At Sunday night's debate, Republican presidential nominee Donald Trump had no choice but to reckon with comments he made in a recently leaked video in which he talks about grabbing a woman "by the pussy." Though Trump owned up to his mistakes in an official apology video early Saturday morning, shortly after, he issued a statement calling the conversation "locker room banter."
And on the debate stage, he stuck by it.
But those familiar with the trappings of rape culture weren't so easily placated. Twitter user Alison Flierl pointed out that Trump's comments are part of a spectrum of attitudes and behaviors that normalize sexual assault and allow it to thrive — like in the case of Brock Turner.
"Dismissing Trump's behavior as locker room talk is why we have young men like Brock Turner," she wrote during the debate.
In his apology, Trump argued there's a "big difference" between words and actions. His comments, he suggested, were far less harmful than the actions of Bill Clinton, who Trump says has "actually abused" women. If that's so, Trump would likely see leaps and bounds between himself and Turner, who was found guilty on three felony charges of assault for violating an unconscious woman behind a dumpster.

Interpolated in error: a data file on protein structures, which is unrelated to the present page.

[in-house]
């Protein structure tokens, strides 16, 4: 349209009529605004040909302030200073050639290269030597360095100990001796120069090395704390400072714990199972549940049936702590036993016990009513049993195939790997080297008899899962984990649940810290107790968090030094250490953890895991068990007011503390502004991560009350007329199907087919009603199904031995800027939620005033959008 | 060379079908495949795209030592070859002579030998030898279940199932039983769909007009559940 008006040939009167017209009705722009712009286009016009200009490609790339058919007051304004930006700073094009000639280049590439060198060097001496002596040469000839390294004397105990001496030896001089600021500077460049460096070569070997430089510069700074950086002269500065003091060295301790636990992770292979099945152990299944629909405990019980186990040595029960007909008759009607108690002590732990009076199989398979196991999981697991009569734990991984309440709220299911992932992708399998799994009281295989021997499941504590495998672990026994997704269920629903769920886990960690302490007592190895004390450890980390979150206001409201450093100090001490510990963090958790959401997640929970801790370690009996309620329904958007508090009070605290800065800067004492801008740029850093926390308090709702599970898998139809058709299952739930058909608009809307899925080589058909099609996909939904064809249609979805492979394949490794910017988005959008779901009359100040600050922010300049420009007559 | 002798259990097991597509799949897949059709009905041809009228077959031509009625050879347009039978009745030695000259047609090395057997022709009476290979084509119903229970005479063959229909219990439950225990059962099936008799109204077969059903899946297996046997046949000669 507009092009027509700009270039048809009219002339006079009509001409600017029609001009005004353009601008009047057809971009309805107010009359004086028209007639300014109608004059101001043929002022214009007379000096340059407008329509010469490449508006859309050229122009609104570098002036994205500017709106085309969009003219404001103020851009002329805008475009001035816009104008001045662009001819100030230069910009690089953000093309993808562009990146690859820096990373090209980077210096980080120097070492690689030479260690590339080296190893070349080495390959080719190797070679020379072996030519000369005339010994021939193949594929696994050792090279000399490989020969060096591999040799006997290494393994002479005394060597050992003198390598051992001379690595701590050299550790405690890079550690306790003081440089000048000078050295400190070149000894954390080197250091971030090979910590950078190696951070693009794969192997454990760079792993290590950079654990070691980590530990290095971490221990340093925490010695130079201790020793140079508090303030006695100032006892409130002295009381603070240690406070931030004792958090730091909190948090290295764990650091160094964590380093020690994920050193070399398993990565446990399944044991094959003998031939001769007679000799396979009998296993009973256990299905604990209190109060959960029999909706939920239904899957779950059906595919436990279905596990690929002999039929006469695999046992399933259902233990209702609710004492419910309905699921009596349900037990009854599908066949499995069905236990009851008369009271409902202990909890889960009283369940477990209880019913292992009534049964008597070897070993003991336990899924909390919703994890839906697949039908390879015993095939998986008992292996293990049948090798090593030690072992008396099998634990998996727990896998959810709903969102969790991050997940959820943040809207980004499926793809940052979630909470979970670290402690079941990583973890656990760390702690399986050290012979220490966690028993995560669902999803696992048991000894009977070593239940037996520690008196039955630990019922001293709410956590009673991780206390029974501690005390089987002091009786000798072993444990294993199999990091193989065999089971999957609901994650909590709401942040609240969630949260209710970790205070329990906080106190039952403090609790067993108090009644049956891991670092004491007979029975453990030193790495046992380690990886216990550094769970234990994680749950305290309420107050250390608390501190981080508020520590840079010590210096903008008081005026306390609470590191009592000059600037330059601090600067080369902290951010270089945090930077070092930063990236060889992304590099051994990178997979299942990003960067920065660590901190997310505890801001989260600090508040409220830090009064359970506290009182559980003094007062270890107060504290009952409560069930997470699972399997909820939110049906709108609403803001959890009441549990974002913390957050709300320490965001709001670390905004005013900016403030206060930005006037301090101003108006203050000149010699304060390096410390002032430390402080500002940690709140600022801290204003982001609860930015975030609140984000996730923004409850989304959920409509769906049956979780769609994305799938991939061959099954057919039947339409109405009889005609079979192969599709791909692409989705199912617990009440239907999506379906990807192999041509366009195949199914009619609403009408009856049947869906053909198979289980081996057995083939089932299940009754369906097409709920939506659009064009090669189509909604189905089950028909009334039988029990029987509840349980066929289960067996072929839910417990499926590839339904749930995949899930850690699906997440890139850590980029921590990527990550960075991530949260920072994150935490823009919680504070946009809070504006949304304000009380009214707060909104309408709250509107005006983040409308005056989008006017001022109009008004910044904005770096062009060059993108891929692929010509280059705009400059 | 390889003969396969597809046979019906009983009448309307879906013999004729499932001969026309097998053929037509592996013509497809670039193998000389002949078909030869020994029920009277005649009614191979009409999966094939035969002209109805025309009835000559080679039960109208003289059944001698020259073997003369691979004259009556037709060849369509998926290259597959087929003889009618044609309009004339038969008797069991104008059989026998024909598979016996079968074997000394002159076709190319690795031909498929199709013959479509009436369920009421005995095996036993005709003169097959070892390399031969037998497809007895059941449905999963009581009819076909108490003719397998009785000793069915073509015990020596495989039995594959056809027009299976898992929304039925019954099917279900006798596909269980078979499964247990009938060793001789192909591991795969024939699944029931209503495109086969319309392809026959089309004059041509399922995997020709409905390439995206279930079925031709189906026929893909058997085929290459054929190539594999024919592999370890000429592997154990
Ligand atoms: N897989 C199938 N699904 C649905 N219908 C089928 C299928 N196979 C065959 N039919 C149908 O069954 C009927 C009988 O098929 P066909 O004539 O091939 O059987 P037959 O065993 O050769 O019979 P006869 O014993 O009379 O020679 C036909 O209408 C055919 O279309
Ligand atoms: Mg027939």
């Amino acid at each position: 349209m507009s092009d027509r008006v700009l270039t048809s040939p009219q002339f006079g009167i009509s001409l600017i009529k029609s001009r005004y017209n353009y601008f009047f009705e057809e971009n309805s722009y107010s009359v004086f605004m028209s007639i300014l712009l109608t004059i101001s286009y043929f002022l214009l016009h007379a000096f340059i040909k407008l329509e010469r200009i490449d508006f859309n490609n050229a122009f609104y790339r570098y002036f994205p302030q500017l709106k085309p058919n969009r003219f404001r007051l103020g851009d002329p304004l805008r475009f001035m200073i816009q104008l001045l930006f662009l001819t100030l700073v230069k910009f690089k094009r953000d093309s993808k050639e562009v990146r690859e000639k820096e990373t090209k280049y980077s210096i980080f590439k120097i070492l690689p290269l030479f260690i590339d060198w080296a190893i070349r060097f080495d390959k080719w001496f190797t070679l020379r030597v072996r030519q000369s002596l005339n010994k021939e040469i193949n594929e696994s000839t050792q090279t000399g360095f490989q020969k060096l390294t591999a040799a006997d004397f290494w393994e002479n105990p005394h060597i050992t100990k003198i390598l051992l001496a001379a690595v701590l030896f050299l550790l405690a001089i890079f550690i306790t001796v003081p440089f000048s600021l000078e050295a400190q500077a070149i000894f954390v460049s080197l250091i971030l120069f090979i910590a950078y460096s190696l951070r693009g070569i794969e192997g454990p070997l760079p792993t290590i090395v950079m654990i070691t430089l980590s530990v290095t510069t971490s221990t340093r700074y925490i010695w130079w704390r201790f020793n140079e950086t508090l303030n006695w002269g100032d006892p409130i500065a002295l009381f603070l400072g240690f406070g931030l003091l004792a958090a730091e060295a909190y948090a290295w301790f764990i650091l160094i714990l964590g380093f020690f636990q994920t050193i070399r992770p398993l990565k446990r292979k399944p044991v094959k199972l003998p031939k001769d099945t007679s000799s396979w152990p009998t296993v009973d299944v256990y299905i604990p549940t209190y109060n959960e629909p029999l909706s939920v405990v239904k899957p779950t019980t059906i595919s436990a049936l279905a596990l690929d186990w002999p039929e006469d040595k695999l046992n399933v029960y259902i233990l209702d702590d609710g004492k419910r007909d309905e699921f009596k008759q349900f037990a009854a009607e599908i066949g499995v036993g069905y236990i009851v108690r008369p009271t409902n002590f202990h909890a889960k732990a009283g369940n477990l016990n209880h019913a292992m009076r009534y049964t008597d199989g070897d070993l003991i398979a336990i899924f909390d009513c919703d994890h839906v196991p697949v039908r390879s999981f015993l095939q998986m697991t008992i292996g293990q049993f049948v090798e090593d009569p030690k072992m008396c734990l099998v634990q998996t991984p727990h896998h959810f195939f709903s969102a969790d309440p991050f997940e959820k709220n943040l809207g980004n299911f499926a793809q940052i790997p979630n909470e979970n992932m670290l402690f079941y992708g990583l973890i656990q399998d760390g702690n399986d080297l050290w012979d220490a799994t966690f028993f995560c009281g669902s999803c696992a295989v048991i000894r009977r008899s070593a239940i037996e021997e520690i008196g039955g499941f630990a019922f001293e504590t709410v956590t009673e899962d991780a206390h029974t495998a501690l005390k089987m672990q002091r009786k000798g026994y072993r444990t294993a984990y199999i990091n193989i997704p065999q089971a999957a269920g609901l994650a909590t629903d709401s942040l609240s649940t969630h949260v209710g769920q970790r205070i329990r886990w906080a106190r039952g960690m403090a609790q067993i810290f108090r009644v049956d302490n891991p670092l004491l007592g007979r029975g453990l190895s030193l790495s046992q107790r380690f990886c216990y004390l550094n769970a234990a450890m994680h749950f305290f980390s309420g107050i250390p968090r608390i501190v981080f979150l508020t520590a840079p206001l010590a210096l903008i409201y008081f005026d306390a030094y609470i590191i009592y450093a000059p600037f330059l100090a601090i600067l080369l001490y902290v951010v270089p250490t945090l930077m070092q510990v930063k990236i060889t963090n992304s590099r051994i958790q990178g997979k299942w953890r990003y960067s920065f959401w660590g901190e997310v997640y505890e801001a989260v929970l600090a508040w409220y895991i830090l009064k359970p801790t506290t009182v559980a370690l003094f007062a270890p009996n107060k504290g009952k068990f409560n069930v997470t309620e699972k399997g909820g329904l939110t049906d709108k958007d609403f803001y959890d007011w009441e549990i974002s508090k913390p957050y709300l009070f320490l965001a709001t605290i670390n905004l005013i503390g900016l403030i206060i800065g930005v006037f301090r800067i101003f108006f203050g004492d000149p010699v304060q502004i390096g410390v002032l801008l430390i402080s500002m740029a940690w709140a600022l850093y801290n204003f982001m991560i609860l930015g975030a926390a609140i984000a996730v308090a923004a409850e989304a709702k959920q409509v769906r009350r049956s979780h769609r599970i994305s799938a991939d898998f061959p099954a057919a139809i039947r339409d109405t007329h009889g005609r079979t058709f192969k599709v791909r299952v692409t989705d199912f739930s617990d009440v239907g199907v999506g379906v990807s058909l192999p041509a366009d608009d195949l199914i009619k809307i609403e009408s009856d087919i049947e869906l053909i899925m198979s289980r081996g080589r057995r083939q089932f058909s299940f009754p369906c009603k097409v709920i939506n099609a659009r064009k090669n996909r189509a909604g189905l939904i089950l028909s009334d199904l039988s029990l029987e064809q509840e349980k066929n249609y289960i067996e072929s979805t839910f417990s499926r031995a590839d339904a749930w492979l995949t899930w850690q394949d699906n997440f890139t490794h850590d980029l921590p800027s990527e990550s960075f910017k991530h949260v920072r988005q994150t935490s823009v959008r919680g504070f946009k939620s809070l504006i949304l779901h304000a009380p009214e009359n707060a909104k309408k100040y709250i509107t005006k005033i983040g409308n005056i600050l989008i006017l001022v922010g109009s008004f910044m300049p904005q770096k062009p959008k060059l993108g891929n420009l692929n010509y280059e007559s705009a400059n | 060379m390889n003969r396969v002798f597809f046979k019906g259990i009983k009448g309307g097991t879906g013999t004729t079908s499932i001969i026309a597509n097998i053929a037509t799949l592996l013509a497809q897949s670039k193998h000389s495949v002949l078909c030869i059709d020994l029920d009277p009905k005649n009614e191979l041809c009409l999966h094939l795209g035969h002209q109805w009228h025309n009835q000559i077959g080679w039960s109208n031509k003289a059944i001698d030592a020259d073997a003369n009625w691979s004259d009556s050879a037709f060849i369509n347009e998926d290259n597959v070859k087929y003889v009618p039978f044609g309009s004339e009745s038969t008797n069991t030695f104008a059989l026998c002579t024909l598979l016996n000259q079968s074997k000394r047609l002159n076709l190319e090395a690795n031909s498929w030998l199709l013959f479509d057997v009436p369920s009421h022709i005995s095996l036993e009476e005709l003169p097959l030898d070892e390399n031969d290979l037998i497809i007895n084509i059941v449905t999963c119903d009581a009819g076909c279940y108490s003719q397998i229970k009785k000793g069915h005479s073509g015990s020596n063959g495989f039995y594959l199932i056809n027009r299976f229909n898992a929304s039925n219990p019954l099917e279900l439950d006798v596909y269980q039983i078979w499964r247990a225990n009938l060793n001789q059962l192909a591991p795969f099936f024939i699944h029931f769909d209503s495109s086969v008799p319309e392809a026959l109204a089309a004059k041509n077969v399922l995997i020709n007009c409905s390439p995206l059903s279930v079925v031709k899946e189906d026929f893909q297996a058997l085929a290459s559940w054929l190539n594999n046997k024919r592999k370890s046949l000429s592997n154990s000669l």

Trump's repeated insistence that his comments are nothing more than "locker room banter" seems to suggest he believes his words are empty. Since Trump believes he would never act on them — though allegations against him say otherwise — he seems to think the words themselves have less weight.
Even if Trump never had and never planned on doing the things he described in the leaked video, his comments contribute to a culture where men see women foremost as objects to which they're entitled — objects they can treat however they like. And, as history has shown, they're likely to get away with it. Turner's dad dismissed his son's assault of a woman as "20 minutes of action." In the media, Turner was continually referred to as a "former Stanford swimmer" instead of a sexual assault convict.
"Locker room banter" is just another one of these euphemisms — a way to minimize the consequences of comments that make light of sexual assault.
And if the Republican nominee for president can get away with it, what's stopping anyone else?
Oct. 10, 2016, 2:51 p.m. Eastern: This story has been updated.